1917 (2019), 119 minutes, D: Sam Mendes
An immersive, beautifully-choreographed (as one long tracking shot) and tense war story set at the height of the Great War (WWI) in the spring of 1917. Two young low-ranking British soldiers, Lance Cpl. Schofield (George MacKay) and Lance Cpl. Blake (Dean-Charles Chapman) were forced to cross German-occupied enemy territory to deliver a message that would stop a deadly attack on 1,600 British soldiers including Lieutenant Joseph Blake (Richard Madden), Blake's brother.

Once Upon a Time... in Hollywood (2019), 161 minutes, D: Quentin Tarantino
Set in the final years of Hollywood's Golden Age in 1969 Los Angeles, this crime film mixed fact and fiction. It followed the movie-town lives of faded, hard-drinking 1950s TV westerns actor Rick Dalton (Leonardo di Caprio) (who was contemplating leaving for Italy to shoot 'spaghetti westerns') and his best friend and driver - unemployed, long-time stunt double Cliff Booth (Brad Pitt), who were struggling to survive. Rick was neighbor to Polish filmmaker Roman Polanski (Rafał Zawierucha) and his recently-wife actress/model Sharon Tate (Margot Robbie) (who was being acclaimed for her recent new movie, The Wrecking Crew), whose lives would soon be affected by the Tate-LaBianca Murders committed by the notorious Manson Family cult. Problems ensued after Cliff drove hitchhiker "Pussycat" (Margaret Qualley) to the George Spahn Ranch, current residence of hippies in the Manson Family.

Pain and Glory (2019, Sp./Fr.) (aka Dolor y Gloria), 113 minutes, D: Pedro Almodóvar
In this semi-autobiographical tale about aging and death, semi-retired filmmaker Salvador Mallo (Antonio Banderas) faced mortality in Madrid and a declining career. In a heroin-induced haze brought on after contact with previous leading actor Alberto Crespo (Asier Etxeandia), a heroin-addict, he reflected back on his life: his mother Jacinta (Penélope Cruz), and the love of his life Marcelo (Leonardo Sbaraglia). His recollections encouraged him to reignite his career and life to continue filmmaking.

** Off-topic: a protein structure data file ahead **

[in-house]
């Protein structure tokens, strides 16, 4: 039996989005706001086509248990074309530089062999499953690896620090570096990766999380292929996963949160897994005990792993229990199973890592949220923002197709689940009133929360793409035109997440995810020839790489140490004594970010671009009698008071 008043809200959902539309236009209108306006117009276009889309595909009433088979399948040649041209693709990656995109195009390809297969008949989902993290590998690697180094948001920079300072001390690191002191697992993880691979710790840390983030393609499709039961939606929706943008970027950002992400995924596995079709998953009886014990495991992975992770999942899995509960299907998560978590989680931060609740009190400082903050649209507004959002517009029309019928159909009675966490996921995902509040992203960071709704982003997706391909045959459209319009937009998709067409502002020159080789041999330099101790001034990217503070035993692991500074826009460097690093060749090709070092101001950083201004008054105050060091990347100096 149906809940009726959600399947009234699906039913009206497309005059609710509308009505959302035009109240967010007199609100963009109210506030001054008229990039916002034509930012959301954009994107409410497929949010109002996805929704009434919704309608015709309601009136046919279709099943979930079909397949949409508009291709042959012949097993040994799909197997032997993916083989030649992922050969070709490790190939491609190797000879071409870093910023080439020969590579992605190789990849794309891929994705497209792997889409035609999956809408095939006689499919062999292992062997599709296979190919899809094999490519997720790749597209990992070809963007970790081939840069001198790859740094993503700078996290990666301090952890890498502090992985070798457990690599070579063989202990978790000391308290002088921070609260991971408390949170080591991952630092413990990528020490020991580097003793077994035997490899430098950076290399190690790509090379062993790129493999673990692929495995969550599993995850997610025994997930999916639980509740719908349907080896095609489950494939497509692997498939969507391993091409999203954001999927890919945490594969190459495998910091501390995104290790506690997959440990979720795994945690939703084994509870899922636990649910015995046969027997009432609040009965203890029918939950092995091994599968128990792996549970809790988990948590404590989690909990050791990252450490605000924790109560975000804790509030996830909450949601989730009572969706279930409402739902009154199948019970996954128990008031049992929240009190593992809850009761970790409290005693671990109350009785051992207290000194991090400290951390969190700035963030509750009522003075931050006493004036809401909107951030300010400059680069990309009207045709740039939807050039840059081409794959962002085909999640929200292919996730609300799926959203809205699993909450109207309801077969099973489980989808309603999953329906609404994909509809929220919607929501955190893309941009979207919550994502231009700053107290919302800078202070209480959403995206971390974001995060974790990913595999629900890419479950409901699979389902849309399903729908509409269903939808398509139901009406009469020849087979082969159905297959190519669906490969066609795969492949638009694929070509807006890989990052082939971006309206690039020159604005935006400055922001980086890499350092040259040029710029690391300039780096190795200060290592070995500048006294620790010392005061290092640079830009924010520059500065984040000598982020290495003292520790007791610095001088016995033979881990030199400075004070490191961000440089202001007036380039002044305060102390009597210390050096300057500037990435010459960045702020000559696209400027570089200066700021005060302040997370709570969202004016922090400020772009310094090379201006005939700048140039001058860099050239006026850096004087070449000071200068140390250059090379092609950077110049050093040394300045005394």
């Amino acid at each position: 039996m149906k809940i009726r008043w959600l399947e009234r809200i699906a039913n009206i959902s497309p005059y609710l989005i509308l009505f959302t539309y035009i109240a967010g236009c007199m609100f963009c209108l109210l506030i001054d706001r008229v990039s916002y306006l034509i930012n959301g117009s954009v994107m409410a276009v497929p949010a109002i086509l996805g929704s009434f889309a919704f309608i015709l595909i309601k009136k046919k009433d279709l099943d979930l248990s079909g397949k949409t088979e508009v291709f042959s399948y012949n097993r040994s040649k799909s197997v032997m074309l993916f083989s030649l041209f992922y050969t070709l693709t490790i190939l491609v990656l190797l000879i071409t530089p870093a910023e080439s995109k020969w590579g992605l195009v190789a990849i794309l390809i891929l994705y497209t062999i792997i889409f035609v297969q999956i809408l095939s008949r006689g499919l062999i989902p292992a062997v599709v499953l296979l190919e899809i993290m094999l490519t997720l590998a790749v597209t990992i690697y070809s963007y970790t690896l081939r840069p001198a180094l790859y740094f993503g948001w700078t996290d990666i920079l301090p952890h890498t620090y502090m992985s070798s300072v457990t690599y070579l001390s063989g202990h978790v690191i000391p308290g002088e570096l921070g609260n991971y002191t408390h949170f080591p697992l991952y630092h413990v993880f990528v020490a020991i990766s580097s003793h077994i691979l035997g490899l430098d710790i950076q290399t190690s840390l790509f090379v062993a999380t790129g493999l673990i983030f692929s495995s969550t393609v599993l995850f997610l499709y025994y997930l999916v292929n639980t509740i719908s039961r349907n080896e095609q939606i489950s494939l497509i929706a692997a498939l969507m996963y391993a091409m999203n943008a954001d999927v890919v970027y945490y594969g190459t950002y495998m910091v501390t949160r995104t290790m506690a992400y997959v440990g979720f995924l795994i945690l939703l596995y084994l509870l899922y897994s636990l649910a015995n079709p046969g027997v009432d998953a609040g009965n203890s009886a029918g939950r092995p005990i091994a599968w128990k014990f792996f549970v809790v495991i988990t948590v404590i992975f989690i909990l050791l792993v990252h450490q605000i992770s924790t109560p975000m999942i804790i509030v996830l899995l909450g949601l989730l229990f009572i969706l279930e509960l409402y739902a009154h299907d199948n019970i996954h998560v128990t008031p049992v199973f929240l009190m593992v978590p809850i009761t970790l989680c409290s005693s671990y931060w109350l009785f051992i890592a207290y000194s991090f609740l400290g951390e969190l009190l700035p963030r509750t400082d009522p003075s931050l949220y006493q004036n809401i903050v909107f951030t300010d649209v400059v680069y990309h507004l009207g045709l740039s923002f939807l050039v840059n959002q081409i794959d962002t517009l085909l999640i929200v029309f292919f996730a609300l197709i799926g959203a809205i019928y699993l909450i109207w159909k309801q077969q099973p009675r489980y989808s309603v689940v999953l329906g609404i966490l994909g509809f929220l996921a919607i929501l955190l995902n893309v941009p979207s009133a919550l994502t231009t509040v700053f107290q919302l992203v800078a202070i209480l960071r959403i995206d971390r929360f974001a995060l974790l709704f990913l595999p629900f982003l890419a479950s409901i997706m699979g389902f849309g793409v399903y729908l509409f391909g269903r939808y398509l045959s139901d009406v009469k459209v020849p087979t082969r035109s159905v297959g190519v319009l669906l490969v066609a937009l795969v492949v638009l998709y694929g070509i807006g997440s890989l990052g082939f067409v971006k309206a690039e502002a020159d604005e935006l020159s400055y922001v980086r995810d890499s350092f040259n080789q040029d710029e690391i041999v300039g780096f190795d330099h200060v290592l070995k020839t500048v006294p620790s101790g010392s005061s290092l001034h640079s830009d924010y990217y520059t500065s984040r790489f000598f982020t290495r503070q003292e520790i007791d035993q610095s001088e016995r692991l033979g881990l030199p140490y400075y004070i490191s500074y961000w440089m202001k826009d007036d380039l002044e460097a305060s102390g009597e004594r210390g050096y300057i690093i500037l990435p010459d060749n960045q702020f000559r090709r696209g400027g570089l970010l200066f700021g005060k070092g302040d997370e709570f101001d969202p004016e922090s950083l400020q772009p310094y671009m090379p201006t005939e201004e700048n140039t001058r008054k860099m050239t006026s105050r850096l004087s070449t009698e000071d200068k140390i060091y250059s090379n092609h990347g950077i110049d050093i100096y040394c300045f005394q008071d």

Parasite (2019, S. Korea), 232 minutes, D: Bong Joon Ho
A Best-Picture winning film and incisive social satire involving a greedy class war. In Seoul, Korea, the members of the unemployed and destitute Kim family who were living in a basement-level apartment folding pizza boxes - developed a major scam. They began to insinuate themselves into the livelihood of the wealthy and glamorous Park clan, by taking jobs in the family - such as an English tutor, art therapist, and more. The first to be employed was son Kim Ki-woo (Choi Woo-sik) who tutored wealthy daughter Park Da-hye (Jung Ziso), followed by daughter Kim Ki-jung (Park So-dam) functioning as an art therapist for the Park family's precocious youngest son Park Da-song (Jung Hyeon-jun).

Portrait of a Lady on Fire (2019, Fr.) (aka Portrait de la Jeune Fille en Feu), 121 minutes, D: Céline Sciamma
A period piece drama set on an isolated island in Brittany at the end of the eighteenth century. A female artist-painter Marianne (Noémie Merlant) was hired by Italian noblewoman (Valeria Golino) to serve as a companion - and to paint a wedding portrait of reluctant bride-to-be Heloise (Adèle Haenel), her young daughter who had just left the Benedictine convent (before the suicide of her older sister necessitated her return and her betrothal). It was understood that the painting was to be done in secret without her knowledge, because she refused to pose. Soon, an intimate romance developed between artist and subject as the wedding date approached for her to wed a Milanese nobleman.

Rocketman (2019), 121 minutes, D: Dexter Fletcher
A biopic and epic rock musical fantasy (told through a series of flashbacks) regarding the rags-to-riches life of British musician-performer-songwriter Elton John (Taron Egerton). It followed his transformation from a drug, booze and sex-addicted, gay, underloved and shy piano prodigy Reginald "Reggie" Dwight into international superstardom as Elton John, through his years at the Royal Academy of Music (with a scholarship) and his influential and enduring musical partnership with lyricist Bernie Taupin (Jamie Bell).